In the accompanying drawings, wherein like characters of reference denote corresponding O parts in the different views: Figure 1 is a diagrammatic view illustrating a valve device constructed in accordance with the invention incorporated in a conventional lubricant circulating system of an aircraft or Zi other internal combustion engine.

Figure 2 is a central, vertical, longitudinal section through the valve device showing the parts thereof in the positions they assume when the engine is at rest and the lubricant is not being 0 circulated through the system.

Fig. 3 is a horizontal section on the irregular line 3--3 of ig. 2.

Fig. 4 is a horizontal section on the line 4-4 of Pig. 2; and 5 Pig. 5 is a perspective view of an element of the valve device.

Referring to the drawings in detail, first with particular reference to Pig. 1, A designates an internal combustion engine such as is used, for example, to power an aircraft, boat, land vehicle or the like; B designates a tank or reservoir for the lubricant used to lubricate the engine A; C designates a cooler for the lubricant; D designates ; a force pump for delivering the lubricant under pressure from the tank or reservoir B to the engine A; E designates a suction pump for effecting return flow of the lubricant from the engine A to the tank or reservoir B, and F designates, generally the present valve device for directing the lubricant, in its return flow to the tank or reservoir B, either in by-passing relationship to the cooler C or through the same, depending upon its pressure and whether it has at least some given minimum temperature.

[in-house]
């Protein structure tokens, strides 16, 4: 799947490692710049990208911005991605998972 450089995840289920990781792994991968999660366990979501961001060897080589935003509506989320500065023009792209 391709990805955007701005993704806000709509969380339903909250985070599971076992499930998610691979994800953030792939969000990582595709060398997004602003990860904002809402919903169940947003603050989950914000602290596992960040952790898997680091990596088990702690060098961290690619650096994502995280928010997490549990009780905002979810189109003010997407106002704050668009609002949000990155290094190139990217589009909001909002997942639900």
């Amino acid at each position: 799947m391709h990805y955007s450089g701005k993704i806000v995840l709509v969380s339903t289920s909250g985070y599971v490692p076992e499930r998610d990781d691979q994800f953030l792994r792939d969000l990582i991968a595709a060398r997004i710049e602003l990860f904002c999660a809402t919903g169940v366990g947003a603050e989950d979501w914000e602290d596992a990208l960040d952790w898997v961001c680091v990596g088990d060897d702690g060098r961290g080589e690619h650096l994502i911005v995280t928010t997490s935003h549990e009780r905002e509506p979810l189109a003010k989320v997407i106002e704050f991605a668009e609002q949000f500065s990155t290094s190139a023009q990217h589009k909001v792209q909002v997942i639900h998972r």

The valve device F comprises a casing 10 having lower and upper inlet and outlet pressure chambers 1I and 12, respectively, separated by a horizontal partition wall 13, and side inlet and outlet openings 14 and 15, respectively, in constant communication with said pressure cham- 6 bers II and 12, respectively. In addition, said casing is provided, above the upper or outlet pressure chamber 12, with a vertical cylinder 16 and, below the lower or inlet pressure chamber 11, with an outlet opening 17 separated from said 1C lower or inlet pressure chamber by a horizontal partition wall i8.